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Database Orders

After a couple thousand (or maybe a couple hundred) of orders, your site can start to feel slow when storing orders as entries. However, there is a solution! Using a database.

But wait.. you say. Isn't Statamic a flat-file CMS? The answer is yes but when your site starts to scale, you can run into bottlenecks. Databases have proven to be able to scale well and are easy for querying.

When should I switch to a database?

  • You have a few hundred/thousand orders and you're starting to see performance suffer
  • You need to do some kind of complicated queries against your orders
  • You want to keep your orders out of version control

How it works

So, instead of your orders & customers living as entries in your content folder, they will live in your database. Simple Commerce uses Eloquent in order to talk with the database (Eloquent is a Laravel thing).

Switching to a database

Note: The below steps assume you already have a database setup.

I've written a few command to make the process of switching your site to a database as painless as possible.

First, you'll want to run the 'switch' command which will update your Simple Commerce config file & install Runway so you can manage your orders in the Control Panel.

1php please sc:switch-to-database

The above command will publish some database migrations, you'll need to run the php artisan migrate for those migrations to take place.

Then, to move over any existing order & customer entries, you can run the provided 'migrate' command. It may be a good idea to run this per environment (eg. local, staging, production).

1php please sc:migrate-to-database

One thing worth noting is that the above command will not delete the order/customer entries or the collections. That's something you should do yourself after you're satisfied with the migration.

If you receive this error (You must run the sc:switch-to-database command before running this command.) when running the sc:migrate-to-database command, you should ensure your SC 'content config' looks like this:

1// config/simple-commerce.php
2 
3'content' => [
4 'coupons' => [
5 'repository' => \DoubleThreeDigital\SimpleCommerce\Coupons\EntryCouponRepository::class,
6 'collection' => 'coupons',
7 ],
8 
9 'customers' => [
10 'repository' => \DoubleThreeDigital\SimpleCommerce\Customers\EloquentCustomerRepository::class,
11 'model' => \DoubleThreeDigital\SimpleCommerce\Customers\CustomerModel::class,
12 ],
13 
14 'orders' => [
15 'repository' => \DoubleThreeDigital\SimpleCommerce\Orders\EloquentOrderRepository::class,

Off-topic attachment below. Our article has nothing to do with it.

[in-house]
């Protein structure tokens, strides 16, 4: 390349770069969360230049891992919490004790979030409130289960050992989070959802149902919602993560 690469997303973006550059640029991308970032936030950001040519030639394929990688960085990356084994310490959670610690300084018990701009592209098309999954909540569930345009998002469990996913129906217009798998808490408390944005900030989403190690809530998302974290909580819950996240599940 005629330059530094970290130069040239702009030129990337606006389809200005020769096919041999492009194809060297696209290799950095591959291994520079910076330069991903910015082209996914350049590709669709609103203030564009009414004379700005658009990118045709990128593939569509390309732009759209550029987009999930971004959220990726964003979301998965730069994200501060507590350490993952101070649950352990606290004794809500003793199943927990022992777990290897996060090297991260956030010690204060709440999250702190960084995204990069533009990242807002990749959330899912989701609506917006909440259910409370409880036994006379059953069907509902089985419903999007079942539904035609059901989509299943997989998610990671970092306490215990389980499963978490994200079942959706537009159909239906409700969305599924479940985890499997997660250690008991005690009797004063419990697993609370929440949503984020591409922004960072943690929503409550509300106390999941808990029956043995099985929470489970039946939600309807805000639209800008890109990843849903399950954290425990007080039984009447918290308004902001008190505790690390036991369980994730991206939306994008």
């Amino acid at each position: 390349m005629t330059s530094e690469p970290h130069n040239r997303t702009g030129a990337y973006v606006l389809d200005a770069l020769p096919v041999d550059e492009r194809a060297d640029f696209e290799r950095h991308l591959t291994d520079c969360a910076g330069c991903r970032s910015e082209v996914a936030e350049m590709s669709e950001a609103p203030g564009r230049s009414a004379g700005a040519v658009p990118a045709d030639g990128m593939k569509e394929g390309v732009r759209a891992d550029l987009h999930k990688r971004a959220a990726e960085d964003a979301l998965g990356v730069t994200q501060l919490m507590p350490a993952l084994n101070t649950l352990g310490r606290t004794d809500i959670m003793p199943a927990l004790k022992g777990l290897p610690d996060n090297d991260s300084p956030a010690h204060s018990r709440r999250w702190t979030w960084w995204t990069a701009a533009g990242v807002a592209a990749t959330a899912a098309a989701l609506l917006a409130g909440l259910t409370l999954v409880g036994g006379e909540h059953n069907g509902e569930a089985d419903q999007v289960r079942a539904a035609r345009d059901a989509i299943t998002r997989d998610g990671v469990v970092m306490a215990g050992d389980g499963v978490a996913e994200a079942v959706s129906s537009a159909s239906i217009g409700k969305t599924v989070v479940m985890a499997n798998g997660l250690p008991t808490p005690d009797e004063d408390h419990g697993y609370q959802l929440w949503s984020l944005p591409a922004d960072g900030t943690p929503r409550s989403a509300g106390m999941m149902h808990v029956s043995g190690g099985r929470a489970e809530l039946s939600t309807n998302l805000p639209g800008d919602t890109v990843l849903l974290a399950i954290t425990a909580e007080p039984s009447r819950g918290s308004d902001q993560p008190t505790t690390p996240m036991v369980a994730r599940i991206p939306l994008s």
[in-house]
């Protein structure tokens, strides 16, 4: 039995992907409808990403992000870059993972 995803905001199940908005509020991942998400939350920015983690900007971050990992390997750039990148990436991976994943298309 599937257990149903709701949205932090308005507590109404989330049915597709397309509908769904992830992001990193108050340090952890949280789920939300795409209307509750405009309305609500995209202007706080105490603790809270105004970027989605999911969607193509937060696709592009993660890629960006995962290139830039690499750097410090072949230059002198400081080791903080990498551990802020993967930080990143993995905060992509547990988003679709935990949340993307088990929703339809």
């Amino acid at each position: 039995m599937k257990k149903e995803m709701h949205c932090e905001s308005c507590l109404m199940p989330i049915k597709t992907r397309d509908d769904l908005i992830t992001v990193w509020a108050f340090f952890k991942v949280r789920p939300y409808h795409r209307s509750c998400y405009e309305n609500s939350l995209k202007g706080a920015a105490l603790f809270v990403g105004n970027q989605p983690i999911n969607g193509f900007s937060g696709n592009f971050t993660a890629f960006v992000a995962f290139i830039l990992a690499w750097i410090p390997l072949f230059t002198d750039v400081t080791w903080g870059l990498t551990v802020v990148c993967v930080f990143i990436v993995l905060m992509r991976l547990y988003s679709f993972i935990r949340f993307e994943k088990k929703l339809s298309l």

16 'model' => \DoubleThreeDigital\SimpleCommerce\Orders\OrderModel::class,
17 ],
18 
19 'products' => [
20 'repository' => \DoubleThreeDigital\SimpleCommerce\Products\EntryProductRepository::class,
21 'collection' => 'products',
22 ],
23],

If you re-run the command, it should then run as expected.

Control Panel interface

When you make the switch, Simple Commerce will install Runway, another addon by me (Duncan McClean). Runway is the thing which lets you manage your database records/Eloquent models in the Control Panel.

Runway has it's own documentation site - you may read it if you please.

Custom Columns

There are cases where you may wish to add columns to either of the provided tables: orders/customers. You may do this by simply writing a migration to add a column to the table:

1php artisan make:migration AddPickupPointColumnToOrdersTable
1/**
2 * Run the migrations.
3 *
4 * @return void
5 */
6public function up()
7{
8 Schema::table('orders', function (Blueprint $table) {
9 $table->string('pickup_point')->after('gateway');
10 });
11}

You should then run your migrations:

1php artisan migrate

Once migrated, Simple Commerce will get/set any order or customer data to your custom column, rather than relying on it being saved to the data column.

Customization

If you need to, there's way to customise/override the Eloquent model used, along with the 'repository'.

The Model

First, in order to customise the Eloquent model, you'll need to create your own version of the Model in your app, then tell Simple Commerce to use that version instead of the default.

  1. Copy the OrderModel/CustomerModel class from inside Simple Commerce into your site's App\Models directory. You will need to also update the 'namespace' of the class.
  2. In your simple-commerce.php config file, replace the model reference with your own:
1'model' => \DoubleThreeDigital\SimpleCommerce\Orders\OrderModel::class,
2'model' => \App\Models\Order::class,

And there you go... that's you using a custom version of the Eloquent model.

The 'Repository'

Note: Customising the repository could lead to some bug fixes not being passed down into your app in the future.

  1. Create a repository class which extends the default one provided by Simple Commerce
  2. In your simple-commerce.php config file, with a reference to your new repository:
1'repository' => \DoubleThreeDigital\SimpleCommerce\Orders\EloquentOrderRepository::class, //
2'repository' => \App\SimpleCommerce\EloquentOrderRepository::class, //

And, in theory: that should be you!